Washington may soon be facing a problem when "roughly half of current employees will be eligible to retire between now and the end of 2008, including aslmost 70 percent of supervisors." The article, written in U.S. News and World Report, is calling the potential problem a "brain drain." Many of the departments and agencies are noticing that many of their employees are going to become eligible for retirement in the next few years and are trying to create incentives to retain its workforce until qualified individuals can replace them. Some agencies have begun to market themselves to potential applicants the same way a company would in the private sector. One example is NASA has started putting booths at job fairs at many colleges and universities around the country to attract younger applicants. Incentives such as above-minimum starting salary, and payment for interview expenses may also be used to make the job more attractive.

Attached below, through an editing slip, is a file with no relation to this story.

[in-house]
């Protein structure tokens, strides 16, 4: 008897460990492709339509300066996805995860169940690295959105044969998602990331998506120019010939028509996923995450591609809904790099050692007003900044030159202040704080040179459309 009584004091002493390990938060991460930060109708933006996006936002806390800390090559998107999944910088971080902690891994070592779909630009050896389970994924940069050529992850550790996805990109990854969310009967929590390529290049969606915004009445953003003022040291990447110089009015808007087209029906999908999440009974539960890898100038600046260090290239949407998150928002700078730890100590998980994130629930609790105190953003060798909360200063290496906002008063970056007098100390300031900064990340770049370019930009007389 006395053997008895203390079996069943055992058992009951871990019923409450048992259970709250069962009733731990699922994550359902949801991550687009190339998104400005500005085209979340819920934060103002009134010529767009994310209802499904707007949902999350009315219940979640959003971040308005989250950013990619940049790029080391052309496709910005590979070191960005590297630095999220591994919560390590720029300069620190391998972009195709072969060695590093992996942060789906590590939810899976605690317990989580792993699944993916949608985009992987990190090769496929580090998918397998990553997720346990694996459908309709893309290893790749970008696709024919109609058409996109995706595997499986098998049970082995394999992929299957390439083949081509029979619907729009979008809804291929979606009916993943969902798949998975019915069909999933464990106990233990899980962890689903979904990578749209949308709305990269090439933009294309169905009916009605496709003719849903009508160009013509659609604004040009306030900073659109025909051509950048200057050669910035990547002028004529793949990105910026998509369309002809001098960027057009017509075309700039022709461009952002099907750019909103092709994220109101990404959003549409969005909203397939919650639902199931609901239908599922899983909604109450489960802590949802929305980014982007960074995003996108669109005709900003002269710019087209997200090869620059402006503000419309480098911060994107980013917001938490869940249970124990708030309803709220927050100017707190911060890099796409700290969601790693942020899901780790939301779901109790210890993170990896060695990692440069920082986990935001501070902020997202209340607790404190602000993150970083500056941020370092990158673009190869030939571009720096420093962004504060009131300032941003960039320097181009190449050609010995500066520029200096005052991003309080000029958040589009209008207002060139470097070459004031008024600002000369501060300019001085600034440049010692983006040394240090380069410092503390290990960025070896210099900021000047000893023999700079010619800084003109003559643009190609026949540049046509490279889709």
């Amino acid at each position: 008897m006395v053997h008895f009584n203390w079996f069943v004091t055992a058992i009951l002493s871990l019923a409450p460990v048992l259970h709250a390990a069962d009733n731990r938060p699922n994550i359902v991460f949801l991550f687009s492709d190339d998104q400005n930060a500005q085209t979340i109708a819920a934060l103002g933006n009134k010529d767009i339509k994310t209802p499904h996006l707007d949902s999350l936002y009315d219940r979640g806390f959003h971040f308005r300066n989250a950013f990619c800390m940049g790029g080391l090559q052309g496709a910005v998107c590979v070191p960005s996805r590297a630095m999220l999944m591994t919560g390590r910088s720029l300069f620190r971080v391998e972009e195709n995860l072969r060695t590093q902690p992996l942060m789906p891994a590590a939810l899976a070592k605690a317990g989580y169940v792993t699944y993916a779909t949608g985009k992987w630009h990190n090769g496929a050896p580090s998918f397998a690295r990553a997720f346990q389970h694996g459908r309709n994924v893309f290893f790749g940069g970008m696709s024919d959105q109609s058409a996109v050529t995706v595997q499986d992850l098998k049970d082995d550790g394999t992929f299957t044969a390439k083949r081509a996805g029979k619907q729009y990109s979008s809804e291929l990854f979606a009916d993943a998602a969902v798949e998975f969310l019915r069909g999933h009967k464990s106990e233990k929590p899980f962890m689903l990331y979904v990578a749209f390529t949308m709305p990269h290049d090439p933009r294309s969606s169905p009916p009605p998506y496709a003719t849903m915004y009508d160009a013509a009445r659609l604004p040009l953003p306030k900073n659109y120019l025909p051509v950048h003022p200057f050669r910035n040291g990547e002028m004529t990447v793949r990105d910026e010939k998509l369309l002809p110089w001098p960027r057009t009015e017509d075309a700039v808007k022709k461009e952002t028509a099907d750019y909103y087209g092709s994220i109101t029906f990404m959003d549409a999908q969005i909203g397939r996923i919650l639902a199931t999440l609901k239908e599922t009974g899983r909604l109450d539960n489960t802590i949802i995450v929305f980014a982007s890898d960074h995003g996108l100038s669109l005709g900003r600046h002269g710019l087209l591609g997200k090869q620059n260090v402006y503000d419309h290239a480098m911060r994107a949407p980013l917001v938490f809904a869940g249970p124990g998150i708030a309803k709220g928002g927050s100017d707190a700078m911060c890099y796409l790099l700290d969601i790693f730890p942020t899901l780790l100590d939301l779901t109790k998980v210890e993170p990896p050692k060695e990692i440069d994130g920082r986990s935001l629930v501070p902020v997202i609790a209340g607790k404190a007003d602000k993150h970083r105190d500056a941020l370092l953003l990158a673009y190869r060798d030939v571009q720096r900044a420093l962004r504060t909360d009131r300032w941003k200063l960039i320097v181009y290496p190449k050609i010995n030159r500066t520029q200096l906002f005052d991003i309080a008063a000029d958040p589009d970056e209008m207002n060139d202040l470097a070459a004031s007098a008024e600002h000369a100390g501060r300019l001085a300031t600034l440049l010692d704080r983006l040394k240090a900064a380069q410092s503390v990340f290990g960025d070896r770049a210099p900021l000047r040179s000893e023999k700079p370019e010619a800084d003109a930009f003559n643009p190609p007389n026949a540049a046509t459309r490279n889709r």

This may be to the advantage to many of us who are looking for jobs right out of school. The article does point out that many choose to work in the private sector because more money can be made outside government agencies. There are several jobs that pay really well, but those jobs are so competitive that it is nearly impossible to get those jobs. Maybe now that the need for new employees is going to go up in the near future, the job market will become stronger and be to the advantage of the job seeker than to the advantage of the company.